Because the form, assembly, and fabrication files of our digital model were controlled by Marionette components, we were able to respond to the evolving requirements of the project and immediately be able to represent the changes to the client.
“It helped to have experience and knowledge of Grasshopper, to understand both the concept of parametric design as well the principles and processes of using a graphical-scripting interface,” says Dières Monplaisir. “Just as helpful, however, was the fact that we had a specific project —with specific design goals and outcomes — that we were attempting to use Marionette to help with. Rather than simply trying to ‘learn Marionette,’ without any specific application, we knew what we wanted it to achieve, and how we thought it could be useful, and these intentions focused us on how and what we needed to learn.”
Since Marionette is a recent addition to the Vectorworks feature offering (it was added in 2016), Irvine and Dières Monplaisir had very little to base their scripting ideas on. However, with the help of Vectorworks team members through channels such as the Vectorworks Forum, they were able to get their questions answered in order to achieve their design goals.
“It was a breakthrough for us — we didn’t think we could do it,” says Dières Monplaisir. “We tested everything spatially within Marionette to help with the pre-fabrication of materials. Then, every time the structure was updated, Marionette updated the file automatically.”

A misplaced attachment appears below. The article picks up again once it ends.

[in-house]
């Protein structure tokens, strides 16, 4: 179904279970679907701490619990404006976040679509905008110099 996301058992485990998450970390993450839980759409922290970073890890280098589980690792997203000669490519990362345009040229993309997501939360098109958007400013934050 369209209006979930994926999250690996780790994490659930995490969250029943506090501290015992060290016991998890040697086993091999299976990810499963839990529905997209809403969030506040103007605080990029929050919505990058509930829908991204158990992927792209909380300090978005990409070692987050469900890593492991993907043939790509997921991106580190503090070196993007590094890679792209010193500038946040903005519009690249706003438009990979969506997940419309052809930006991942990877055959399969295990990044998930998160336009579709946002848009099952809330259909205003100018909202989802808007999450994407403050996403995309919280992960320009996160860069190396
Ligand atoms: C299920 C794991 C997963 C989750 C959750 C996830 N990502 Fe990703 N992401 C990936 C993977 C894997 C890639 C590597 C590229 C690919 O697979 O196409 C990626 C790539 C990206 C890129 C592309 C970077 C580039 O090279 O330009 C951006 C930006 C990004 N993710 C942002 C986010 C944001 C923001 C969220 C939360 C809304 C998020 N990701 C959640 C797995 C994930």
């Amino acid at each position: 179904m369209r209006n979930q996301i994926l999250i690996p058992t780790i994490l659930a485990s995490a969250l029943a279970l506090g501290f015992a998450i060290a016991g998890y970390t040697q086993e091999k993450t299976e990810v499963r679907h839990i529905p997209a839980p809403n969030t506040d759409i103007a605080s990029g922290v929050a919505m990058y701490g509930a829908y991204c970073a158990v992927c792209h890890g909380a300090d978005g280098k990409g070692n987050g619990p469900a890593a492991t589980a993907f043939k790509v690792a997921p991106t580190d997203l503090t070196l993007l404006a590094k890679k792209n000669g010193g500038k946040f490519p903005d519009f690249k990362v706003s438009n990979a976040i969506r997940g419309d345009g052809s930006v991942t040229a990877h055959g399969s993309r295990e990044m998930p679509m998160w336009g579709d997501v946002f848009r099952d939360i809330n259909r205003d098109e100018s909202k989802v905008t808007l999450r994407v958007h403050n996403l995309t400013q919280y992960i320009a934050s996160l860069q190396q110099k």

“We were able to make modifications without having to redraw everything,” Irvine adds. “It was like having a robot friend doing the work you dread. Since we knew we wouldn’t have the time or resources to continually redraw and integrate changes manually, we relied on Marionette to do the coordination.”
With the help of Marionette, Principle Architecture was able to provide the documentation crucial for efficient construction, as well as the accurate visualizations needed to update the client on their progress — deliverables that would have never been possible without Marionette’s dynamic output.
“Because the form, assembly, and fabrication files of our digital model were controlled by Marionette components, we were able to respond to the evolving requirements of the project and immediately be able to represent the changes to the client — such as visualizations, walkthroughs, floorplans, etc.,” says Irvine. “This allowed the client to participate in the process and to trust that we could respond to the contingencies of the project.”
Thanks to Marionette, an exhibit celebrating the roots of Vancouver was able to take hold. In spite of time and resource constraints, Principle Architecture produced a design they were proud to share and highlight. Their key takeaway?
“Marionette is changing how we can solve problems,” says Irvine.
Images courtesy of Principle Architecture